Spacewalking astronauts worked to complete repairs to a cosmic ray detector outside the International Space Station on Saturday and give it new life.
It was the fourth spacewalk since November for NASA's Andrew Morgan and Italy's Luca Parmitano to fix the Alpha Magnetic Spectrometer. They installed new coolant pumps last month to revive the instrument's crippled cooling system and needed to check for any leaks in the plumbing.
Parmitano quickly discovered a slight leak and tightened the fittings. "Our day just got a little more challenging," Mission Control observed.
Provided everything goes well, the $2 billion spectrometer — launched to the space station in 2011 — could resume its hunt for elusive antimatter and dark matter next week, according to NASA.
NASA has described the spectrometer spacewalks as the most complicated since the Hubble Space Telescope repair missions a few decades ago. Unlike Hubble, this spectrometer was never intended for astronaut handling in orbit, and it took NASA years to devise a repair plan.
Despite their complexity, the first three spacewalks went well. Morgan and Parmitano had to cut into stainless steel pipes to bypass the spectrometer's old, degraded coolant pumps, and then spliced the tubes into the four new pumps — no easy job when working in bulky gloves. The system uses carbon dioxide as the coolant.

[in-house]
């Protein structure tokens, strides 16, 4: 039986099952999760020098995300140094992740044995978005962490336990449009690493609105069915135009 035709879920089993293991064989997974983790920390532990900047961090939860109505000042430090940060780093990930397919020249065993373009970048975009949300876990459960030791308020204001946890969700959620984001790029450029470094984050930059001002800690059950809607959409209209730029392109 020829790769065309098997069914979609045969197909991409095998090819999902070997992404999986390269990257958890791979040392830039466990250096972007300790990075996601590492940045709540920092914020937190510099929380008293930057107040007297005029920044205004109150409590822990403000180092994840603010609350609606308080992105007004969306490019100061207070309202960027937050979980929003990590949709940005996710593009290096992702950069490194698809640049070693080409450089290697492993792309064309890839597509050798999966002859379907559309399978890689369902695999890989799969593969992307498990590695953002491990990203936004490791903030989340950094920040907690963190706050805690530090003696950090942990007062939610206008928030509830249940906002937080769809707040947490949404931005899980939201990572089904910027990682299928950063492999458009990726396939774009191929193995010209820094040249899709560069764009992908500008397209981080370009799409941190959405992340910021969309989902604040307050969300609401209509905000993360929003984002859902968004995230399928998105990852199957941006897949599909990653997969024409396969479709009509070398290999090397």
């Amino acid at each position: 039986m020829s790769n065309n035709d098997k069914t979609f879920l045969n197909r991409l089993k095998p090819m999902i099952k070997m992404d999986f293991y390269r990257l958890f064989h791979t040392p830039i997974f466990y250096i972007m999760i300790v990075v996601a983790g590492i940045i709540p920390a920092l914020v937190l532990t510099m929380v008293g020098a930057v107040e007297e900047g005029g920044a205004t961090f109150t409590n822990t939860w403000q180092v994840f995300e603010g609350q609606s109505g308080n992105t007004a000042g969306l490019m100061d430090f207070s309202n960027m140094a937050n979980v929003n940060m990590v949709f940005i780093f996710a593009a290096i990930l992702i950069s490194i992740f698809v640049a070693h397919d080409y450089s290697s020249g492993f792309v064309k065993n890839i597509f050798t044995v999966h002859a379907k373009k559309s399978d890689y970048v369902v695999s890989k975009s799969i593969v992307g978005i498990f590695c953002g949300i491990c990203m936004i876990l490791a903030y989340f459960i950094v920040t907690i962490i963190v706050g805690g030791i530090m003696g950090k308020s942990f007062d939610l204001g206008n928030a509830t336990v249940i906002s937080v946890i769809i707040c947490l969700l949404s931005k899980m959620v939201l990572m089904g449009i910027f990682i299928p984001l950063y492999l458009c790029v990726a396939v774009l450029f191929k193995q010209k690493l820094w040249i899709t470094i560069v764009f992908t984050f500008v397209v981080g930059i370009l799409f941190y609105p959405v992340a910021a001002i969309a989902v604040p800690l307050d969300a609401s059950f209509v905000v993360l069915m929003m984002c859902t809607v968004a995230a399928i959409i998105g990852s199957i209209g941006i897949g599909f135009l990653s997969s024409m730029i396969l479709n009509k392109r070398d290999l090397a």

Besides checking for leaks Saturday, the astronauts had to cover the spectrometer with thermal insulation.
"Good luck out there, have a lot of fun," astronaut Jessica Meir radioed from inside. "We are very excited for you to be finishing off all of the amazing work that you've already put into this AMS repair, and I think everyone's excited to the prospects of what AMS has to offer once you guys finish off the work today."
The massive 7 1/2-ton (6,800-kilogram) spectrometer was launched to the space station on NASA's next-to-last shuttle flight. Until it was shut down late last year for the repair work, it had studied more than 148 billion charged cosmic rays. The project is led by Samuel Ting, a Nobel laureate at the Massachusetts Institute of Technology.
The repairs should allow the spectrometer to continue working for the rest of the life of the space station, or another five to 10 years. It was designed to operate for three years and so already has surpassed its expected lifetime.